At Microsoft’s recent Build conference, Azure CTO Mark Russinovich presented a future that would significantly expand the role of FPGAs in their cloud platform. Some of these plans could sideline the use of GPUs and CPUs used for deep learning from the likes of NVIDIA, Intel, and other chipmakers.
In a blog post, penned by Google veterans Jeff Dean and Urs Hölzle, the company announced it has developed and deployed its second-generation Tensor Processing Units (TPUs). The newly hatched TPU is being used to accelerate Google’s machine learning work and will also become the basis of a new cloud service.
Hewlett Packard Enterprise has introduced what looks to be the final prototype of “The Machine,” an HPE research project aimed at developing a memory-driven computing architecture for the era of big data. According to HPE CTO Mark Potter: “The architecture we have unveiled can be applied to every computing category—from intelligent edge devices to supercomputers.”
Amid all the fireworks around the Volta V100 processor at the GPU Technology Conference (GTC) last week, NVIDIA also devoted a good deal of time to their new cloud offering, the NVIDIA GPU Cloud (NGC). With NGC, along with its new Volta offerings, the company is now poised to play both ends of the cloud market: as a hardware provider and as a platform-as-a service provider.
Riding a wave of excitement for all things AI, NVIDIA has launched the Volta GPU. The revamped architecture sets a new standard for computing performance in HPC, deep learning, and accelerated databases. The new platform was unveiled by NVIDIA CEO Jensen Huang at the GPU Technology Conference (GTC) on Wednesday morning.
As NVIDIA’s GPU Technology Conference (GTC) kicks off this week in San Jose, California, vendors are lining up to announce their latest GPU computing wares. Even before the main conference festivities commenced, Supermicro, Inspur, and Boston Limited took the opportunity to launch their new NVIDIA Tesla P100 servers.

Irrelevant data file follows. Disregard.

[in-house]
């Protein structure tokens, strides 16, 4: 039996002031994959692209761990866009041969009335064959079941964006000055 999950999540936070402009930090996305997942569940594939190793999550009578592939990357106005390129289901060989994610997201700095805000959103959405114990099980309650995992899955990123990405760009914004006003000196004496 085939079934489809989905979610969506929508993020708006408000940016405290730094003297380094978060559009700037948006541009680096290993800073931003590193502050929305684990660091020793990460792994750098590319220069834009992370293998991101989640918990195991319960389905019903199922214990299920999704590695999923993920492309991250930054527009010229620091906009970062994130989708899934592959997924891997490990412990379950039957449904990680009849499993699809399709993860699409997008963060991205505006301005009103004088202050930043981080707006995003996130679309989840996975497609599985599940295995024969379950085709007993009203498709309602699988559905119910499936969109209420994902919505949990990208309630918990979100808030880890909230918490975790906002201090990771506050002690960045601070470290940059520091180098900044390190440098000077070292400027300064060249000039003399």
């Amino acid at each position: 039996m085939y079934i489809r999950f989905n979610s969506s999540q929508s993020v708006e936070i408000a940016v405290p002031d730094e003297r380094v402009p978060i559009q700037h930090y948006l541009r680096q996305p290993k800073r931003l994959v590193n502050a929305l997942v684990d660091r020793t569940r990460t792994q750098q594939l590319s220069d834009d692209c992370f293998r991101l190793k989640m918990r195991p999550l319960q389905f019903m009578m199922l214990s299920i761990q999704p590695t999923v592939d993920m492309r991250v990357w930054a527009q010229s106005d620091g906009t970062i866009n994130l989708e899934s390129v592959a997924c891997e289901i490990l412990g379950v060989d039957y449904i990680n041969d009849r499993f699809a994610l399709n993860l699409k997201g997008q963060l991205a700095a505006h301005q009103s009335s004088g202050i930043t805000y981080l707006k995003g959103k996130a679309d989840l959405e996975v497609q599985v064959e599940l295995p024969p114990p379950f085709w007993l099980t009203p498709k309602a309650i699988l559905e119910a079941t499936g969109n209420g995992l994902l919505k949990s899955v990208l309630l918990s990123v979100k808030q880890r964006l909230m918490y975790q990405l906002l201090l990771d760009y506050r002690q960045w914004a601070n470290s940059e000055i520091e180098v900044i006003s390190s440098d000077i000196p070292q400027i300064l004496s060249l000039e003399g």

Diagnosing disease is one of the more labor-intensive aspects of the healthcare system. It also happens to be one that is particularly well-suited to being performed by machine learning algorithms. While work in this area is in its early stages, the technology is evolving rapidly and appears poised to transform diagnostic medicine.
Silicon Valley startup Wave Computing announced its dataflow compute appliance for machine learning is now available via an early access program, with general availability scheduled for Q4 2017. According to the company, its custom-built appliance can deliver 2.9 petaops of performance and train neural networks an order of magnitude faster than the current crop of GPU-accelerated hardware.
Simon Fraser University (SFU) has officially launched Canada’s most powerful academic supercomputer. The new 3.6-petaflop system, known as “Cedar,” is just the beginning of a big push by the Canadian government to upgrade the network of its 50 aging HPC machines used to serve the nation’s academic research community.
When a poker-playing AI program developed at Carnegie Mellon university challenged a group of machine learning-savvy engineers and investors in China, the results were the same as when the software went up against professional card players: it beat its human competition like a drum. And that points to AI’s greatest strength, as well as its greatest weakness.